Just because we see a new strategy on social media, doesn’t mean it’s the best teaching method for our students. Let’s deep dive about the controversial butterfly method today and perhaps take this approach OUT of our teaching toolboxes.

**Resources**

Check out Ellie’s free fraction training, Three Fraction Shortcuts to Avoid: https://cognitivecardiomath.com/3-common-mistakes-teachers-make-when-teaching-fractions-and-how-to-fix-them/

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Ellie’s resources can be found on her website or on TPT.

##### Transcript

Ellie 0:05

Hey, Brittany, how do you feel about butterflies? Do you like them?

Brittany 0:24

I love them. Their patterns are so beautiful and intricate. They're so delicate looking.

Ellie 0:31

I love them, too. I like to watch them flit from flower to flower, fly around the garden. They're so pretty. But as beautiful and helpful as butterflies are, do you know where they don't belong?

Brittany 0:43

Where's that?

Ellie 0:45

In math class.

Brittany 0:47

Welcome to the teaching Toolbox Podcast. I'm Brittany, and I'm here with Ellie.

Ellie 0:54

Hey there.

Brittany 0:55

And today we're going to talk about one of those popular shortcuts that some teachers use to try to help their students learn some fractions skills faster, in a fun way. And that shortcut is called the 'butterfly method.'

Ellie 1:10

Have you heard of the butterfly method, Britany? Do you remember when you first heard about it, If you did?

Brittany 1:16

I actually learned the butterfly method when I was about in fifth grade.

Ellie 1:23

You did?

Brittany 1:24

Yeah. I remember learning it in math class, when we were doing fractions. And they taught it to us as just one method that we could use to solve fractions. And I didn't really need it that much, because I was pretty good at math. And I saw that it just wasn't very helpful when the numbers got really big and huge. I preferred to do some other methods instead that kept the numbers small. But yeah, I learned it in fifth grade. How about you, Ellie?

Ellie 2:00

Wow, I had not heard of it until maybe my, like 18th year of teaching. I do remember very clearly the year that I learned about it. I was teaching sixth grade math. And we were really technically only supposed to teach fraction division. But I would always go back and review the other operations just to make sure that students remembered what they had learned in previous years and didn't end up confusing the different methods as we started with fraction division. So this particular year, we had reviewed the operations briefly. And then I had students working on some problem solving. And I had them work in groups. So it was a collaborative effort. And it required them to use all of the operations in different parts of the problems. And so for one of the problems they had to add four fractions, and this one group used the butterfly method to add two fractions. And then they were trying to add on the third. And then they were trying to add on the fourth. But as you mentioned, their numbers got so big, that they just got stuck. They had huge denominators, because of this method. And they just didn't know what to do. They had apparently learned the butterfly method the year before to add fractions. And even though they were perhaps taught multiple methods, like they were taught how to find the common denominator, this was the method they use the most. And it was the one that they remembered, and that they were told would always work. And so they were convinced that that's what they should use. And so even though the numbers were really getting big, they stuck with that method, because, you know, they didn't remember how to do anything else. So that was very eye opening for me.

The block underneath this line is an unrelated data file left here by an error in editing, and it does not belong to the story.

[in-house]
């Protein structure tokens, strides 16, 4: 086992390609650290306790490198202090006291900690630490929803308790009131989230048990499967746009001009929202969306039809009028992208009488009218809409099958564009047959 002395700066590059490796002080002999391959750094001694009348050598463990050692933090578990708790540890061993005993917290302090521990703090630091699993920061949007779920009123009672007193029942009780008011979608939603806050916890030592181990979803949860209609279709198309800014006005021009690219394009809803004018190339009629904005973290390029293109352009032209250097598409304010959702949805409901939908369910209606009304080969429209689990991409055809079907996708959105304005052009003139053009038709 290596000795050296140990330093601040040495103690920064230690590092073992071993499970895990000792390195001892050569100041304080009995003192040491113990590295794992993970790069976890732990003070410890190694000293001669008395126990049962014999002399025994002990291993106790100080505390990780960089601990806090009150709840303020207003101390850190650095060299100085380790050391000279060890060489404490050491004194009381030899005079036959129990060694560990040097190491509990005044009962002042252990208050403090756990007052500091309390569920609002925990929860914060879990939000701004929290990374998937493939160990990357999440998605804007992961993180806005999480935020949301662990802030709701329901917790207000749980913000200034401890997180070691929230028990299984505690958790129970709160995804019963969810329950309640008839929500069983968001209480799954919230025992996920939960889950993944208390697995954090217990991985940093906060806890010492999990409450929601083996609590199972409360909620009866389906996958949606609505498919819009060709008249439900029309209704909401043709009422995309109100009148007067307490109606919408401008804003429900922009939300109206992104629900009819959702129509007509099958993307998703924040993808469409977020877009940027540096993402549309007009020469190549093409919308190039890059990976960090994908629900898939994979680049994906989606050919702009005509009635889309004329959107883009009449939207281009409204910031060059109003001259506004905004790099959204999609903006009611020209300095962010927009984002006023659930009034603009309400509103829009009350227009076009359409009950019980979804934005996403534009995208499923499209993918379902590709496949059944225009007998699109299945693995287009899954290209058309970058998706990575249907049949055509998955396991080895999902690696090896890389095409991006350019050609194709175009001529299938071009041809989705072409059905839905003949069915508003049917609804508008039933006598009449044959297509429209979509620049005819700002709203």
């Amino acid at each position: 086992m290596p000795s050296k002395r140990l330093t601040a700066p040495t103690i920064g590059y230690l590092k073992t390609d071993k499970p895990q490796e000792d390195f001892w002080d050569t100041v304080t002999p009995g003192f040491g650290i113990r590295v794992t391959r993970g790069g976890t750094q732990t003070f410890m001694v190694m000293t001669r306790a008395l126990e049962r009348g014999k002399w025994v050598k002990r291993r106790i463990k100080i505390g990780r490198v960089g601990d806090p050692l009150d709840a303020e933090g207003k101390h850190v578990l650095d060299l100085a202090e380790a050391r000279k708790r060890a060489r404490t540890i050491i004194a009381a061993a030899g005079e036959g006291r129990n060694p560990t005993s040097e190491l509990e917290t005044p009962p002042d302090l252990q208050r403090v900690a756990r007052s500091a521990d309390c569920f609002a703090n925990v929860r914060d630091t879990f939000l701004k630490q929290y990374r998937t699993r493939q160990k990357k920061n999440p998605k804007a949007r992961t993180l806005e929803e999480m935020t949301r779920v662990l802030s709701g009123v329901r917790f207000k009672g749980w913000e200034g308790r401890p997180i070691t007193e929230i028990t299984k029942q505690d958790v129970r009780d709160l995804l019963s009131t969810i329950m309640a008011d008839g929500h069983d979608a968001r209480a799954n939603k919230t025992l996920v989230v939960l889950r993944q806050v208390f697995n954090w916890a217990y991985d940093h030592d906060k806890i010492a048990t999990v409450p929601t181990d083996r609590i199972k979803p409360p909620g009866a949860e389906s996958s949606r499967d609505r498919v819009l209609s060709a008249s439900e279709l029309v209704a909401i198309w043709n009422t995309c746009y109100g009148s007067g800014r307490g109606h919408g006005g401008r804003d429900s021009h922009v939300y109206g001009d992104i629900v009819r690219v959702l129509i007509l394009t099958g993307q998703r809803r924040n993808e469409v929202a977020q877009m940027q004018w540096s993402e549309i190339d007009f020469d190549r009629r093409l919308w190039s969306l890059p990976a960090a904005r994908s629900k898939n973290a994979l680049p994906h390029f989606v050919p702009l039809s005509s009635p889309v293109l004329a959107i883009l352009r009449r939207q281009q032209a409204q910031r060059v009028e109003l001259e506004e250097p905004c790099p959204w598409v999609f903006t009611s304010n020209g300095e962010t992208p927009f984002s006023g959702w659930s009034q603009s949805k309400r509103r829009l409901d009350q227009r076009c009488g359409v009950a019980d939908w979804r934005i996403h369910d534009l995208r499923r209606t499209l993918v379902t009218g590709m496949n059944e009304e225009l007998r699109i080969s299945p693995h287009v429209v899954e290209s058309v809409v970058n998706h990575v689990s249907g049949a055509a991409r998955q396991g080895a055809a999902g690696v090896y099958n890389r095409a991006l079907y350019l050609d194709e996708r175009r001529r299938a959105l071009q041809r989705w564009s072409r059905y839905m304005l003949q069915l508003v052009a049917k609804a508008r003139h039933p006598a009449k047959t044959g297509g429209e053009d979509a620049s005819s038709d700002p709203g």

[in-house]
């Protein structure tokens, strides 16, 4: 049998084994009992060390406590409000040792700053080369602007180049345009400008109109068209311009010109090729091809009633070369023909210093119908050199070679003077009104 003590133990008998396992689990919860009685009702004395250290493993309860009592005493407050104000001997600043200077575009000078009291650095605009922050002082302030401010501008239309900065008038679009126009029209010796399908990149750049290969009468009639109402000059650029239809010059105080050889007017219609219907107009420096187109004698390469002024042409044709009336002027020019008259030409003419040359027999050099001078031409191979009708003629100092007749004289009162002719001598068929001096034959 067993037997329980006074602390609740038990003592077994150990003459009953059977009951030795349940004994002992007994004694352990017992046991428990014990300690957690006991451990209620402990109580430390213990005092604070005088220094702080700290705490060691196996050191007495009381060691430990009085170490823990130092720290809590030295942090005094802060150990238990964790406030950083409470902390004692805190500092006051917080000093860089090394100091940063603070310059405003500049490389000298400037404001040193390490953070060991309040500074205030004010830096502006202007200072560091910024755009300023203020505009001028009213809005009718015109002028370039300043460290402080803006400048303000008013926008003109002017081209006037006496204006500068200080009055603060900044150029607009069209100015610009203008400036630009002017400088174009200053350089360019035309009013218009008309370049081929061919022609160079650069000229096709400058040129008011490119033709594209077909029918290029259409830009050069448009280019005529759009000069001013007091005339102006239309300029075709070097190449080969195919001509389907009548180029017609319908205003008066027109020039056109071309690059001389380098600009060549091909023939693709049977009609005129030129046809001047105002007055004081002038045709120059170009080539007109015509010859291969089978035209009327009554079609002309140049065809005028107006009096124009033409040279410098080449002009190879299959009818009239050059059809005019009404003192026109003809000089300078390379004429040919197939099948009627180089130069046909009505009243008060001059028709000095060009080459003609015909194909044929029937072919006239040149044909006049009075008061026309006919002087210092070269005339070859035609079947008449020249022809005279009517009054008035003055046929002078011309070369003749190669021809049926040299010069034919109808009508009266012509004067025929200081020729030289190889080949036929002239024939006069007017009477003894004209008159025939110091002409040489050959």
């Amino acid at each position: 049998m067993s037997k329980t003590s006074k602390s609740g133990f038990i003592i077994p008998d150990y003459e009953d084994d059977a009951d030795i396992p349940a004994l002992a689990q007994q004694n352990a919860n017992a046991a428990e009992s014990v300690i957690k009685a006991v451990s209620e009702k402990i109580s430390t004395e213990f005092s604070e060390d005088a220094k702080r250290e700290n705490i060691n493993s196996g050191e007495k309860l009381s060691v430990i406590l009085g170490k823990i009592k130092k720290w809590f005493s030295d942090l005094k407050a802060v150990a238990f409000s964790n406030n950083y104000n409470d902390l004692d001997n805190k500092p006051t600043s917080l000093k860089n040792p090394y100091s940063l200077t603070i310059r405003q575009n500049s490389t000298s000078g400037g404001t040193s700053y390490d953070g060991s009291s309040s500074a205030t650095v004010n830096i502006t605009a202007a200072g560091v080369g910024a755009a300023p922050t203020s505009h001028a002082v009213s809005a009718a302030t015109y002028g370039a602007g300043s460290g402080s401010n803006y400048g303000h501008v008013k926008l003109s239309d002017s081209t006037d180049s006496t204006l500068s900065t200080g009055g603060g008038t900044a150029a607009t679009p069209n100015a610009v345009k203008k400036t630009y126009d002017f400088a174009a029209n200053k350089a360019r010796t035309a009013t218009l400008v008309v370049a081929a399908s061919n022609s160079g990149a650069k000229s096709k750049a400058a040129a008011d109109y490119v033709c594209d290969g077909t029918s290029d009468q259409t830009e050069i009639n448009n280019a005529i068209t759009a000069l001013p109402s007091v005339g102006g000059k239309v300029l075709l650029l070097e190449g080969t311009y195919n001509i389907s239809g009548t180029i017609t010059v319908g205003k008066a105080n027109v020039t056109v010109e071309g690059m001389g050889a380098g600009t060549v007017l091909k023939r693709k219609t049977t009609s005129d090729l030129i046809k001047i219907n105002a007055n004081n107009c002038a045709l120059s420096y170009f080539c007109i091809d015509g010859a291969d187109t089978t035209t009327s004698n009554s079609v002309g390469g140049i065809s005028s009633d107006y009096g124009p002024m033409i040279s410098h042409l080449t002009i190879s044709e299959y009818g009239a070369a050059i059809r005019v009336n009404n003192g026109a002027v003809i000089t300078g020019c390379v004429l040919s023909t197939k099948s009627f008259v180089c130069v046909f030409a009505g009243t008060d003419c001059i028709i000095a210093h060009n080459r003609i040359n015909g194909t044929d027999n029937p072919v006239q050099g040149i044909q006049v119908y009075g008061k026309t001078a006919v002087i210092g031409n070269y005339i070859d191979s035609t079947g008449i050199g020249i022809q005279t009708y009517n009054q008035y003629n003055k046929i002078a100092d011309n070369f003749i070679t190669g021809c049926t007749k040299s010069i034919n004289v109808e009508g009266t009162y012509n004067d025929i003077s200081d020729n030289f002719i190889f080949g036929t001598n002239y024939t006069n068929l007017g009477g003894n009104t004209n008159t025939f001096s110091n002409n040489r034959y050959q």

Brittany 3:45

Yeah, before we get into the reasons we shouldn't use this method, let's try to explain how this method works in case our listeners haven't heard of it before, or they haven't heard it called the butterfly method. So without showing a visual, you're going to have to try to visualize as we describe this. So if you have two fractions to add, the way this works is that you multiply the denominator of one fraction with the numerator of the other and you write that product above the numerator. Then you multiply the other denominator by the numerator diagonal to it and you write that product above the numerator. Then you add those products together, that becomes the numerator of the answer. And then you multiply the two denominators together. That becomes your denominator of your answer. So for an actual problem, like 5/6 plus 3/4, we'd multiply four times five, and six times three, and we'd write the 20 and 18 above the numerators. We'd add them together to get 38. Then we'd multiply the denominators, six and four, and we'd get 24. So then our new answer would be 38/24, then we'd need to simplify that.

Ellie 5:11

Now, if you were doing it in class, then you would draw some pretty butterfly wings around those numbers that you're multiplying. And then like the make the little butterfly antennas and the little butterfly body to show which ones you're multiplying so that you have a pretty butterfly when you're done with the problem. And so it sounds pretty easy and fast for students to be able to find that answer. And it sounds like it's fun. And you might have seen this method on some really big Instagram or Tiktok accounts. I came across one not too long ago, somebody who had like a million followers, and I found that they were teaching the butterfly method. And that's pretty upsetting to me, because it's not the best way to teach students how to add or subtract fractions, because you can actually do the same thing with subtracting.